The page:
Dengue is one of the top ten threats to public health worldwide. Dengue incidence has grown by 85% over the last 50 years. It continues to spread rapidly, fuelled by urbanization, population growth and climate change. Today, nearly 4 billion people in 129 countries are at risk of dengue infection.
To hear more about people’s experiences, we visited recovered dengue patients in the historic city of Malacca in Malaysia, living in the highest risk areas for dengue, known as ‘red zones’.
We met 31-year-old Tan Jhii Lian (Jhii), who in 2020 was infected by dengue twice in just three months.
The first time, she went to see a doctor with a fever of 40°C (104 °F), body aches, and weakness. When he found out where she lived, he immediately ordered a dengue test. The result was positive.
’I didn’t know what to expect, but I heard it could be quite serious. Because I have worked in hospitals, I have seen cases where dengue patients had to be admitted into the intensive care unit,’ Jhii said. She was sent home with medicines and instructions to rest, but as her fever got worse, Jhii found herself in and out of different hospitals.
Leaving her young baby was the most difficult aspect of the new mother’s ordeal. ‘The first time my daughter was just around six months old, and the worst thing is that she’s never been away from me before since her birth. We were so worried about who would take care of her and how long I would have to be in the ward.‘
‘I was stuck there with a high fever. I was shivering even with a jacket and four layers of blankets covering me. There’s no treatment, there’s only symptomatic treatment available right now. I couldn’t fight back, so I just endured the whole experience.’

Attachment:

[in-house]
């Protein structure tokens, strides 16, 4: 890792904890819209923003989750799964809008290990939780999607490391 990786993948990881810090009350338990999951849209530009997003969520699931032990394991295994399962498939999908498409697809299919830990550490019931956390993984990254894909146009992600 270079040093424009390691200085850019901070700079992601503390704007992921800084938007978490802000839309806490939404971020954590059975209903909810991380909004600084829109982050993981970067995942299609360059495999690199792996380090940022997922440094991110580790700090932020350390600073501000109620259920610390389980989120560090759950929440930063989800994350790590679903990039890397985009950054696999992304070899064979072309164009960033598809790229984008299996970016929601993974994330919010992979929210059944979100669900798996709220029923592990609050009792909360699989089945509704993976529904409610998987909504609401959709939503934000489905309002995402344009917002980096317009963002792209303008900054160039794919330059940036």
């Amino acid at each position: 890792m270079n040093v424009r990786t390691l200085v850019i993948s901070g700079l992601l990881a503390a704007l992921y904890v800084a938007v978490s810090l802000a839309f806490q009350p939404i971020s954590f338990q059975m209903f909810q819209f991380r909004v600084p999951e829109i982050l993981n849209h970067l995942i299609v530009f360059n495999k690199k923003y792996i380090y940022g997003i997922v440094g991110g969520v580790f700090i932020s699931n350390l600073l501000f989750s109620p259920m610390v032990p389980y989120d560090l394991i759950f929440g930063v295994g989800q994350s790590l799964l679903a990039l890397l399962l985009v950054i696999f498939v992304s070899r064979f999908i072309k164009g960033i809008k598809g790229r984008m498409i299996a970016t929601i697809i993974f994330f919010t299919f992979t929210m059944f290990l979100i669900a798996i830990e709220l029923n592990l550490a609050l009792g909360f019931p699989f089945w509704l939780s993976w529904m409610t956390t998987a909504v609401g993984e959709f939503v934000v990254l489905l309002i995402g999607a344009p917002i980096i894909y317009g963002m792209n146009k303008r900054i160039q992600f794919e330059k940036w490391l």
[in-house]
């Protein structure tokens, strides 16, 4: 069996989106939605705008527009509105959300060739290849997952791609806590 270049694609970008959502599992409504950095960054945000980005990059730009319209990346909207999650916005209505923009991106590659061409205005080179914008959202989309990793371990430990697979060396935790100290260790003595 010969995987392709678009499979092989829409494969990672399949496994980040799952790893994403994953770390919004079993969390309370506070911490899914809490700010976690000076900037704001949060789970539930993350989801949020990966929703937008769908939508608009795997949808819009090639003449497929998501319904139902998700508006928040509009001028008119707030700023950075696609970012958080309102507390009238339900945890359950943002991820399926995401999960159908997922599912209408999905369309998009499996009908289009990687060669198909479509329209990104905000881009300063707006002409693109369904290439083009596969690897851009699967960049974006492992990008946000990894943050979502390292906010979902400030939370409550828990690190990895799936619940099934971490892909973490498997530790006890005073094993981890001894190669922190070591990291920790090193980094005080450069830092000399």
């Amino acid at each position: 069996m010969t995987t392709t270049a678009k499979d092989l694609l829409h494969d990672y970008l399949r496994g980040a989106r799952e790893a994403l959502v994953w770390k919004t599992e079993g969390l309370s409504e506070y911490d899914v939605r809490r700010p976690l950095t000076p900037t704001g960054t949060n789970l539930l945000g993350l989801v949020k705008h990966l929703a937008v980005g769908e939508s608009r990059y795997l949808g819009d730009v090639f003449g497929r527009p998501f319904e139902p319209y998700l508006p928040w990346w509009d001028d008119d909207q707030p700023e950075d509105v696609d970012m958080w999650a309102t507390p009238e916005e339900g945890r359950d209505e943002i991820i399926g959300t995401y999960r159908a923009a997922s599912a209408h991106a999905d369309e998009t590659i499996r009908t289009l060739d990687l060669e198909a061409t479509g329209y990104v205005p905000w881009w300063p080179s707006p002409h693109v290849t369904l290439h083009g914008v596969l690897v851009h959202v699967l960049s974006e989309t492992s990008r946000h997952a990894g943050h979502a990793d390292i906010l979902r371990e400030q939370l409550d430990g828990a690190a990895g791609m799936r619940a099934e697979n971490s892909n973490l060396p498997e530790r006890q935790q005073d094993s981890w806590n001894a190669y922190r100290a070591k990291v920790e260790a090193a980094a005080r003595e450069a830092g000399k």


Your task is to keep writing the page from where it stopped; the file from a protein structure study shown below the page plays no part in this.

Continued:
Following her recovery, Jhii and her family took stringent preventative precautions. They covered all doors and windows with mosquito netting and avoided going out at peak mosquito biting times. But just three months later, she got infected again.
‘After you get infected with dengue, you don’t know what will happen. How your body reacts is based on luck and other factors. I got it again three months after the first infection. Who can be so unlucky?’
While the first infection had caused symptoms of high fever, lethargy, and muscle aches, this time she had severe abdominal cramps and diarrhoea. ’The second time, I couldn’t even take in any food or even water. Just one sip made the cramp so bad. It was really painful.’
Because there is no specific treatment for dengue, once again the hospital could only give her supportive care. ‘They gave me anti-diarrhoea medication, paracetamol, and a drip, that’s all.‘
Because of the infections, Jhii told us ‘my milk supply halved after each infection and as a result, I only managed to breastfeed my daughter until she was ten months old.’
Living in a dengue red zone puts Jhii at high risk. ’I’m still living in fear that I might contract the virus a third and fourth time. Every time they do the fogging, we know that there is a case, and it’s actually quite frequent in my neighbourhood.’
’I know that the more times you get dengue, the more serious it can get. So, of course I’m scared. The first time I just had a fever, but the second time my blood result was worrying. So, I’m scared of what will happen if I get it a third time.’ Jhii also particularly worries about her daughter. ’She’s so young. For me having been infected twice, there’s a very high risk of her getting it. I just can’t imagine a baby contracting dengue.’
’Dengue is everywhere and there’s nothing we can do about it. If we had a vaccine or medication to treat it, at least we would know there’s a solution.’
Across the world dengue causes immense individual suffering and puts enormous pressure on over-burdened health systems. In South-East Asia the incidence of dengue increased by 46% between 2015 and 2019, mostly affecting children under the age of 15. Severe dengue is a leading cause of hospitalization and death in many countries. In Malaysia, the last major outbreak in 2019, as an epidemic swept South-East Asia, saw a new record of 131,000 cases.
DNDi is partnering with dengue-endemic countries on a project that aims to find a safe, affordable, and effective treatment for dengue.
Photo credit: Abang Amirrul Hadi – DNDi